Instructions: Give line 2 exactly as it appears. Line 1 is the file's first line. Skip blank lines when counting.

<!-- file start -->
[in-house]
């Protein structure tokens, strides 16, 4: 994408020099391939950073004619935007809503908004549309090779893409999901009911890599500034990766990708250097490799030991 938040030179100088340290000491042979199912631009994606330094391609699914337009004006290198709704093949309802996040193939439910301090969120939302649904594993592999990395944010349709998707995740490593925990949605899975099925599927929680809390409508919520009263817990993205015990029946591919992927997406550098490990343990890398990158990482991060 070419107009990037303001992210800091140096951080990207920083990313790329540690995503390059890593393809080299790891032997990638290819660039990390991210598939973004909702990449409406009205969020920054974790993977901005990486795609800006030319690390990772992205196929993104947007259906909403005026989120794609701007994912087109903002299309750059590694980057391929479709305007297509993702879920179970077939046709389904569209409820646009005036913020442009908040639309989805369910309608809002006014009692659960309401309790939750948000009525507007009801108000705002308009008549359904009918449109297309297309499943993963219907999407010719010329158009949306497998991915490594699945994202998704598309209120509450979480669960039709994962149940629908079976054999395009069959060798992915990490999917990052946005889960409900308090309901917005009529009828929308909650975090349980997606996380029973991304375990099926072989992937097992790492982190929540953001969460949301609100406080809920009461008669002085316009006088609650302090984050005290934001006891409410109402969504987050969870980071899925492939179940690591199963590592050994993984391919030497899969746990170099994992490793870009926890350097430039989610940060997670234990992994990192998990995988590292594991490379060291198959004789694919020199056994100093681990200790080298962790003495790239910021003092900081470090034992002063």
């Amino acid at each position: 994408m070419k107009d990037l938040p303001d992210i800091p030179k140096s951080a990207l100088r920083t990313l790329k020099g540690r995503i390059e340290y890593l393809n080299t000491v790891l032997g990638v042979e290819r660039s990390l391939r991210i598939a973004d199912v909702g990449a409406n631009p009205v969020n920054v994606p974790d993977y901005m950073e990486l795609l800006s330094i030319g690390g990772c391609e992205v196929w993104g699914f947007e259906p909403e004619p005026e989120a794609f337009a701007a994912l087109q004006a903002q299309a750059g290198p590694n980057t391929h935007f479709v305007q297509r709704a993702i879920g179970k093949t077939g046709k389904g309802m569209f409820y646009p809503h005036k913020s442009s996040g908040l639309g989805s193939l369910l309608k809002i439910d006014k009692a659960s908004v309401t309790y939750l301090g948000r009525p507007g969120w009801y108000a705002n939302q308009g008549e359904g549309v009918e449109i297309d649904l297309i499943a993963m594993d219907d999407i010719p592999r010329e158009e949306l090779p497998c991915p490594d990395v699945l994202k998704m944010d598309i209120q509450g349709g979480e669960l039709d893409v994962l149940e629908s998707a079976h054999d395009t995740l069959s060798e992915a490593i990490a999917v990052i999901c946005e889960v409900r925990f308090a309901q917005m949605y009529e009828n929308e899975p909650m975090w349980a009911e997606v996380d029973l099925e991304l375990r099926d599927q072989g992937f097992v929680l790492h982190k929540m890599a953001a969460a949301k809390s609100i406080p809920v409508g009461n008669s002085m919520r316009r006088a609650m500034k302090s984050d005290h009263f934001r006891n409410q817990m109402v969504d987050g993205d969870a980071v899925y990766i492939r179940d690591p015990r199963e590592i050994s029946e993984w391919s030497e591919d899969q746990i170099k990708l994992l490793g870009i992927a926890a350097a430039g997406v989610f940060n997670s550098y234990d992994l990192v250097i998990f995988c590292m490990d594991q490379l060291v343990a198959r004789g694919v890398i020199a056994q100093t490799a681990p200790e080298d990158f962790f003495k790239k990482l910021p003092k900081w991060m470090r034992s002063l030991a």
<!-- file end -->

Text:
């Protein structure tokens, strides 16, 4: 994408020099391939950073004619935007809503908004549309090779893409999901009911890599500034990766990708250097490799030991 938040030179100088340290000491042979199912631009994606330094391609699914337009004006290198709704093949309802996040193939439910301090969120939302649904594993592999990395944010349709998707995740490593925990949605899975099925599927929680809390409508919520009263817990993205015990029946591919992927997406550098490990343990890398990158990482991060 070419107009990037303001992210800091140096951080990207920083990313790329540690995503390059890593393809080299790891032997990638290819660039990390991210598939973004909702990449409406009205969020920054974790993977901005990486795609800006030319690390990772992205196929993104947007259906909403005026989120794609701007994912087109903002299309750059590694980057391929479709305007297509993702879920179970077939046709389904569209409820646009005036913020442009908040639309989805369910309608809002006014009692659960309401309790939750948000009525507007009801108000705002308009008549359904009918449109297309297309499943993963219907999407010719010329158009949306497998991915490594699945994202998704598309209120509450979480669960039709994962149940629908079976054999395009069959060798992915990490999917990052946005889960409900308090309901917005009529009828929308909650975090349980997606996380029973991304375990099926072989992937097992790492982190929540953001969460949301609100406080809920009461008669002085316009006088609650302090984050005290934001006891409410109402969504987050969870980071899925492939179940690591199963590592050994993984391919030497899969746990170099994992490793870009926890350097430039989610940060997670234990992994990192998990995988590292594991490379060291198959004789694919020199056994100093681990200790080298962790003495790239910021003092900081470090034992002063």